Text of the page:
Effects of intranasal midazolam and rectal diazepam on acute convulsions in children: prospective randomized study

J Child Neurol. 2002 Feb;17(2):123-6. doi: 10.1177/088307380201700206.


In this study, the effects and side effects of rectal diazepam and intranasal midazolam were compared in the treatment of acute convulsions in children to develop a practical and safe treatment protocol. In the diazepam group, the seizures of 13 (60%) patients terminated in 10 minutes; however, 9 (40%) patients did not respond. In the midazolam group, 20 (87%) patients responded in 10 minutes, but 3 (13%) patients did not respond. Regarding the anticonvulsant effect, midazolam was found to be more effective than diazepam, and the difference was statistically significant (P < .05). The necessity of a second drug for the seizures that did not stop with the first drug was higher in the diazepam group than the midazolam group, and the difference was statistically significant (P < .05). We conclude that as an antiepileptic agent, intranasal midazolam is more effective than rectal diazepam. After administration, we did not observe any serious complications. Further investigations are necessary; however, intranasal administration is easy, so if the nasal drop and spray forms used in some European countries and the United States are available worldwide, it will be very useful for physicians in the emergency room.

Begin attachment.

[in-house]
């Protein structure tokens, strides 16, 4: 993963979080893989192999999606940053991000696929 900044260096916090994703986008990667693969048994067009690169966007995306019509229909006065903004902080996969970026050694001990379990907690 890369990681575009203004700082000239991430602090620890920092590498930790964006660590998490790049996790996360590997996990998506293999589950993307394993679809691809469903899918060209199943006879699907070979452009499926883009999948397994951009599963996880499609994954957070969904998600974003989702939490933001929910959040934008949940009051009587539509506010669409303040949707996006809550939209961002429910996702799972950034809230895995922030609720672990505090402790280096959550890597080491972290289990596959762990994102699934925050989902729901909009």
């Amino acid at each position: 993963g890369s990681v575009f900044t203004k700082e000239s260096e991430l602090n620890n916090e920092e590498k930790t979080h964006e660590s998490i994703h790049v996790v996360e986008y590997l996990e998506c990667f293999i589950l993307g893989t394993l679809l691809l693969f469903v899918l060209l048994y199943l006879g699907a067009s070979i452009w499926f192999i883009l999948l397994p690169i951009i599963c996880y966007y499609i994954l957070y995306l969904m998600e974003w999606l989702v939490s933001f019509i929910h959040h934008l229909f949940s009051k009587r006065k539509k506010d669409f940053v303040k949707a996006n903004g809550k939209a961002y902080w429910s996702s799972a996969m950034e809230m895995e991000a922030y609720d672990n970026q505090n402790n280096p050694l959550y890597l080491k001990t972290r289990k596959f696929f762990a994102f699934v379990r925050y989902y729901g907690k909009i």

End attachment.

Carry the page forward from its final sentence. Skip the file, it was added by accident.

Publication types

  • Clinical Trial
  • Comparative Study
  • Randomized Controlled Trial

MeSH terms

  • Administration, Intranasal
  • Administration, Rectal
  • Adolescent
  • Anticonvulsants / administration & dosage
  • Anticonvulsants / adverse effects
  • Child
  • Child, Preschool
  • Data Interpretation, Statistical
  • Electroencephalography / drug effects
  • Epilepsy / drug therapy*
  • Female
  • Humans
  • Infant
  • Male
  • Mathematical Computing
  • Midazolam / administration & dosage*
  • Midazolam / adverse effects
  • Prospective Studies
  • Seizures / drug therapy*


  • Anticonvulsants
  • Midazolam